Heart disease is the leading cause of death in the United States. In a 2003 Time magazine article, on women and heart disease, “The No. 1 Killer of Women”, Gorman reveals that heart disease is the number one killer of women and that one in three women will die of heart disease. Women worry about cervical and breast cancer, yet more women die of heart disease than of all cancers combined! It is estimated that one in three Americans will eventually die from this disease.
Several factors are believed to promote atherosclerosis. These include high cholesterol levels, hypertension, cigarette smoking, and diabetes (Percival, 1998). There is now evidence that a critical step the development of atherosclerosis is the oxidation of low-density lipoprotein (LDL) within the arterial wall. In other words, this proposal, supported by several epidemiological studies, links low intakes of dietary antioxidants to an increased frequency of heart disease. An inverse relationship between heart disease and plasma antioxidant levels has also been reported. Antioxidants prevent LDL oxidation and retard the progression of atherosclerosis in animal models (Percival, 1998). Vitamin E functions together with CoQ10 to reduce blood cholesterol.
In human studies it was shown that supplemental vitamin E:
Increased vitamin E levels in LDL,
Increased the resistance of LDL to oxidation, and
Decreased the rate of LDL oxidation.
Nurses who consumed higher amounts of vitamin E on a regular basis had a 41% lower incidence of heart disease than nurses who consumed the lowest level of vitamin E from their diet and supplements.
Dietary increases in antioxidant vitamins may reduce the risk of heart disease by 20-30%.
A poor concentration of any single one of the antioxidants vitamin C, vitamin E, or beta carotene, appears to increase the risk of cardiovascular disease. Several suboptimal antioxidant concentrations may have an additive or even synergistic affect on increasing the risk of heart disease.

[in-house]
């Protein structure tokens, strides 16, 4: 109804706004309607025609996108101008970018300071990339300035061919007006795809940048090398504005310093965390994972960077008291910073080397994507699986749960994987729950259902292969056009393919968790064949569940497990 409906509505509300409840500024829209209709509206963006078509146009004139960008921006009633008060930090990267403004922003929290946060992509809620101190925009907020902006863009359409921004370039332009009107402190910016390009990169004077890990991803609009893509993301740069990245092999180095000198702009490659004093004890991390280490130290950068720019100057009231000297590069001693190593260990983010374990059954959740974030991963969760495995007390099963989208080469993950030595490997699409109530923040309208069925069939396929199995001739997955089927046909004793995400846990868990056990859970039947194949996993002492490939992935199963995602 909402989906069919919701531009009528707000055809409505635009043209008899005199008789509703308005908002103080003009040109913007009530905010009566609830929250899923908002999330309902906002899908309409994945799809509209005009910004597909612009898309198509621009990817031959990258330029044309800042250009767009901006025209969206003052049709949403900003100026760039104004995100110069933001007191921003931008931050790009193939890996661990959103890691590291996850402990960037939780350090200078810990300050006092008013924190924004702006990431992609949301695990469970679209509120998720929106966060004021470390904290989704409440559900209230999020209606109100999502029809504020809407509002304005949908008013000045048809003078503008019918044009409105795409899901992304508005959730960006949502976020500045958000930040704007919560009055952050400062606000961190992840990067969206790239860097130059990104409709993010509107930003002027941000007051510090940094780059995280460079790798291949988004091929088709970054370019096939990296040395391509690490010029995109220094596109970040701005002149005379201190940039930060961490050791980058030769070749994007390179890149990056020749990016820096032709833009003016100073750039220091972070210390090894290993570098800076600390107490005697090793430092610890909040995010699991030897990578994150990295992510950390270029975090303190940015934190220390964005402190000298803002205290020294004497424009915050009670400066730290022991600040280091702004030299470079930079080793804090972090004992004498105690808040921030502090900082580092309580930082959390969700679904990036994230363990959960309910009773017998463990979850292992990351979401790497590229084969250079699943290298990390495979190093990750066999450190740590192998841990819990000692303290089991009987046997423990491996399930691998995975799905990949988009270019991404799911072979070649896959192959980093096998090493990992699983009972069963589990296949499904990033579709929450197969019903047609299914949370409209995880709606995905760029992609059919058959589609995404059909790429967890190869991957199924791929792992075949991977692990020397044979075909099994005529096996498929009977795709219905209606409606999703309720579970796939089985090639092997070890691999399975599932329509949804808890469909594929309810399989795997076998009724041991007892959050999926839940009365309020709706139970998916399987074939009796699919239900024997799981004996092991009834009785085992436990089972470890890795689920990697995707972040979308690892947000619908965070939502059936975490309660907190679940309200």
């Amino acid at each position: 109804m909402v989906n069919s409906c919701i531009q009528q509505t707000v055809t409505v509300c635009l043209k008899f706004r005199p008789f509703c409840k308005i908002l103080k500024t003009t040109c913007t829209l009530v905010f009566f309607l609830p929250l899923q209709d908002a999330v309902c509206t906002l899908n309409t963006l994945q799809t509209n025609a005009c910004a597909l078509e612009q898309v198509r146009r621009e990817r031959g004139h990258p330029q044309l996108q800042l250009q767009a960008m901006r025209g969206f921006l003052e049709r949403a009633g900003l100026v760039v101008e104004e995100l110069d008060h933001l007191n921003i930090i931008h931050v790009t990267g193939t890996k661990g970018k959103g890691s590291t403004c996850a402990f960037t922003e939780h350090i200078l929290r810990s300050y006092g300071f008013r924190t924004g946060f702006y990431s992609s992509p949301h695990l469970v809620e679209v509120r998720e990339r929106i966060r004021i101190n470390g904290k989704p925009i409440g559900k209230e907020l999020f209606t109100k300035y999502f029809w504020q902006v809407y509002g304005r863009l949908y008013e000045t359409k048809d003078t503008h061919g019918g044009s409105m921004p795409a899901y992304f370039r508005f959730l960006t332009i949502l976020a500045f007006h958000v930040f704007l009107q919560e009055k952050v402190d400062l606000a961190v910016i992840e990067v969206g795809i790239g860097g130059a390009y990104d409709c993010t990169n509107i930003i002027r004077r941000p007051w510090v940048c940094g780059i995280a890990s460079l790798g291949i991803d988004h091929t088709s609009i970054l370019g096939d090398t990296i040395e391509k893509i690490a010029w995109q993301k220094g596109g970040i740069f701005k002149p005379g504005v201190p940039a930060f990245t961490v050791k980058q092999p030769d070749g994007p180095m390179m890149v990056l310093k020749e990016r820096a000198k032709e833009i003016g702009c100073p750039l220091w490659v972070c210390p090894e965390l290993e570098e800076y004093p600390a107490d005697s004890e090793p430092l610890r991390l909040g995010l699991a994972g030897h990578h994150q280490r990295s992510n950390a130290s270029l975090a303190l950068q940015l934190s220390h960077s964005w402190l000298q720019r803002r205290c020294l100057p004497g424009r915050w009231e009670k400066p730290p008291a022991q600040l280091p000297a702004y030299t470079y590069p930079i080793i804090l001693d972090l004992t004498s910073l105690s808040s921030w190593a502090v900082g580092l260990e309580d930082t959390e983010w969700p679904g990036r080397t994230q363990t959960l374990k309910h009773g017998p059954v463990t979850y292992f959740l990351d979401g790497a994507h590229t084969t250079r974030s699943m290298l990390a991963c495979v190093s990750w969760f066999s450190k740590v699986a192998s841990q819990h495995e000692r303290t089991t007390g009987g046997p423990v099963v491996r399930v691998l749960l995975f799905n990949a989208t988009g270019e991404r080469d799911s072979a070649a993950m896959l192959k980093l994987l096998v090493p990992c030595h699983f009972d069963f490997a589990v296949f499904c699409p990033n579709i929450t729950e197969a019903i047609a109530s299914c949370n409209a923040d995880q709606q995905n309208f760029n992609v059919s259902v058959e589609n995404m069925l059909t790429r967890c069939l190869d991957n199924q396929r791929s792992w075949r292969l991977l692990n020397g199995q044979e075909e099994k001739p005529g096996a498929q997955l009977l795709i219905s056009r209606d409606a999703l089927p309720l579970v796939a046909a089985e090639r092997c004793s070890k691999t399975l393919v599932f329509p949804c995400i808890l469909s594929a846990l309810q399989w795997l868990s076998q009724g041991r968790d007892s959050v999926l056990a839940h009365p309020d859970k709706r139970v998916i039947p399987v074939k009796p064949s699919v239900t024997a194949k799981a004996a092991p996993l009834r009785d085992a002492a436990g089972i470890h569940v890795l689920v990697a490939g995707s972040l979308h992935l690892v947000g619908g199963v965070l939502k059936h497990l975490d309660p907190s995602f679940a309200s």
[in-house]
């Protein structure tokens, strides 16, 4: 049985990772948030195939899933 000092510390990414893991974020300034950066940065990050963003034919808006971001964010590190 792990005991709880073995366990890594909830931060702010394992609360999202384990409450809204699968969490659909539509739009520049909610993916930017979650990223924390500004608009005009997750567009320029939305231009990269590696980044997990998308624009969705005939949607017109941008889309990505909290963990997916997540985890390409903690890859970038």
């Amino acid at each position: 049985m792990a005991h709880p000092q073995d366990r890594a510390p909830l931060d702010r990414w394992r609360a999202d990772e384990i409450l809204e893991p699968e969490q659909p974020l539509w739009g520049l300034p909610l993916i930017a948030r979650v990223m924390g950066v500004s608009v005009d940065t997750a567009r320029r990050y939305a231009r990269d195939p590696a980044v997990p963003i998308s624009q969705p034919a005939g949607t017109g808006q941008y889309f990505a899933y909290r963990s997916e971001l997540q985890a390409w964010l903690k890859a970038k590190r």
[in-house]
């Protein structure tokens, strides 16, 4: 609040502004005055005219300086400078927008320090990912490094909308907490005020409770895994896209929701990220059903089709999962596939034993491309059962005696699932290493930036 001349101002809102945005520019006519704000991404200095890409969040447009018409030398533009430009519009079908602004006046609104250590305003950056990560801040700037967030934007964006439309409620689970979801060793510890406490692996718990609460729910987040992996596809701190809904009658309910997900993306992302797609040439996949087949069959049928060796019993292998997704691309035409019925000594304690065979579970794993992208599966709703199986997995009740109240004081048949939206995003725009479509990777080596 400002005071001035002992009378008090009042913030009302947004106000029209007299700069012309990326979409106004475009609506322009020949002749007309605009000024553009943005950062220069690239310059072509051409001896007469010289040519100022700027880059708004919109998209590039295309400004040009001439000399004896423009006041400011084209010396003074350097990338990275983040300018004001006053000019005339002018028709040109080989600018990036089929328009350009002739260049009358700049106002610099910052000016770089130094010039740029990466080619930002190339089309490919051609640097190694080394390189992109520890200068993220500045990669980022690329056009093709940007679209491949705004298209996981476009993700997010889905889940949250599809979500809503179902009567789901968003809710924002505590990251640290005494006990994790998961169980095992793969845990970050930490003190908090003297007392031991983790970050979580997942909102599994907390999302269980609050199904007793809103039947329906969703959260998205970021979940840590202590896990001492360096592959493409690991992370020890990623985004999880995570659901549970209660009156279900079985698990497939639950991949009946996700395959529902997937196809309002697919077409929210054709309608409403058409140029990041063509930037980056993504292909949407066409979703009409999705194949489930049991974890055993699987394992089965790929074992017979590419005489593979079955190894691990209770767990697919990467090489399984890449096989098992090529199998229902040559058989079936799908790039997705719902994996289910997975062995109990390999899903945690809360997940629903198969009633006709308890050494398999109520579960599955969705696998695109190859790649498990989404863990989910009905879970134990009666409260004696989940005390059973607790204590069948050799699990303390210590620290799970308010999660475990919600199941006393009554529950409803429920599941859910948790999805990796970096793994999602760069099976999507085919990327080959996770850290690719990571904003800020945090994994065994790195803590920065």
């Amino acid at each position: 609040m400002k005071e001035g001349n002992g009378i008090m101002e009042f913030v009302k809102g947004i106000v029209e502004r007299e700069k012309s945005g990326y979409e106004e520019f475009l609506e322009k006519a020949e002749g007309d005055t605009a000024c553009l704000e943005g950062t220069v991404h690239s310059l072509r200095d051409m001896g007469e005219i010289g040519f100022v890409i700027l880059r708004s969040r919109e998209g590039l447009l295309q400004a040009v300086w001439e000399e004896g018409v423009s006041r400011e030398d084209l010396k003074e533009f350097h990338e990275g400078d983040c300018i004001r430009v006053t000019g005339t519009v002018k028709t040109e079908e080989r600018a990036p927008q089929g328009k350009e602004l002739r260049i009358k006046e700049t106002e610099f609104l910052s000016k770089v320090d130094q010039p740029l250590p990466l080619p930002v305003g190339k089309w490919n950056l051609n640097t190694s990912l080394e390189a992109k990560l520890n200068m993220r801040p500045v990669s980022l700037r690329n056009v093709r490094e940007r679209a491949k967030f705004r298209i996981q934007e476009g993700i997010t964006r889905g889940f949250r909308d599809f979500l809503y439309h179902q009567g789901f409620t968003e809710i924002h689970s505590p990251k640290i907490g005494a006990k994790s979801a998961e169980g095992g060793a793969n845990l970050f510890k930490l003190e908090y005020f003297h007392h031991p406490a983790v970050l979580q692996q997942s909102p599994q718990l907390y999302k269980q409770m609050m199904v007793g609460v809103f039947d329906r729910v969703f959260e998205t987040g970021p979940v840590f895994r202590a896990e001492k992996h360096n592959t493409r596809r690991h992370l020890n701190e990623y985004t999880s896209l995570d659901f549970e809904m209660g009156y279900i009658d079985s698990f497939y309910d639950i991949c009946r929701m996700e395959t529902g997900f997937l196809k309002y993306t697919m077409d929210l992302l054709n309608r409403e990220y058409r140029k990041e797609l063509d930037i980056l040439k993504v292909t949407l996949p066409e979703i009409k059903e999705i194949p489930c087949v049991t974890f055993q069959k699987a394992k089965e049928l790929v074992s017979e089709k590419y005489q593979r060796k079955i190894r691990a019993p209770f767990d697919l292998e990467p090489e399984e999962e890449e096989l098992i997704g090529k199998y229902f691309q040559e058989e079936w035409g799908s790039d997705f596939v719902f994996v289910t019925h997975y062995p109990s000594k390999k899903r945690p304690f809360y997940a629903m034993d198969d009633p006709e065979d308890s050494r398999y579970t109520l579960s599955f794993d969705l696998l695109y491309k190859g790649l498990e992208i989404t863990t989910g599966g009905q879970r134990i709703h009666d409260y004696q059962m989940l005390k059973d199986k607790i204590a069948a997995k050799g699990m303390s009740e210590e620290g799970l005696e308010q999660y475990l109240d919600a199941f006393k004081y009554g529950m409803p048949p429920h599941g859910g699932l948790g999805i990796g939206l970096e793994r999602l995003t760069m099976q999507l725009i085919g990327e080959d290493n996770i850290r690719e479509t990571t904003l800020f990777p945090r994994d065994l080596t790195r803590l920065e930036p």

Numerous epidemiologic studies show that regular consumption of foods and beverages rich in antioxidant vitamins and flavonoids decreases the risk of cardiovascular disease (CVD) mortality (Steinberg et al, 2003). Foods that have been identified as having a high polyphenolic flavonoid content include many fruits and vegetables such as apples and onions, teas (green and black), red wines, and certain chocolates. Ames et al (1993) in an article, “Antioxidants and cardiovascular disease”, notes that “A major development in cardiovascular disease research is the finding that oxidation reactions play a central role in atherogenesis (hardening of the arteries) and that in epidemiological studies cardiovascular disease is associated with low plasma concentrations of ascorbate, tocopherol and ß-carotene”. The beneficial effects of dietary antioxidants is also strengthened by animal and biochemical studies.
The incorporation of antioxidants like dark chocolate,cocoa powder, fruit, vegetables, vitamin C, and rooibos tea, results in a high antioxidant intake and may consequently reduce the risk of cardiovascular disease.
Selected heart protecting products
Homocysteine is associated with cardiovascular disease. Historically, beets have been used to support liver functions. Beets contain betaine, which helps the liver to process fats and plays a role in reducing homocysteine.
The AIM Garden Trio includes RediBeets® as a food supplement.
BarleyLife® contains beta carotene, an important antioxidant. Dr. Johnson, and Professor Mokler (2001) also note that “Barley grass appears to contain significant levels of antioxidants, the most important being 2”-O-glycosyl isovitexin (2”-O-GIV), which is an isoflavonoid.” The 2”-O-GIV antioxidant has been shown inhibit superoxide and hydroxyl radical formation.
Just Carrots® is carrot juice, and contains many important nutrients - beta carotene and other carotenoids.
Always consult your doctor. This site is for information purposes and does not prescribe products. Confirm all details with a specialist (see disclaimer).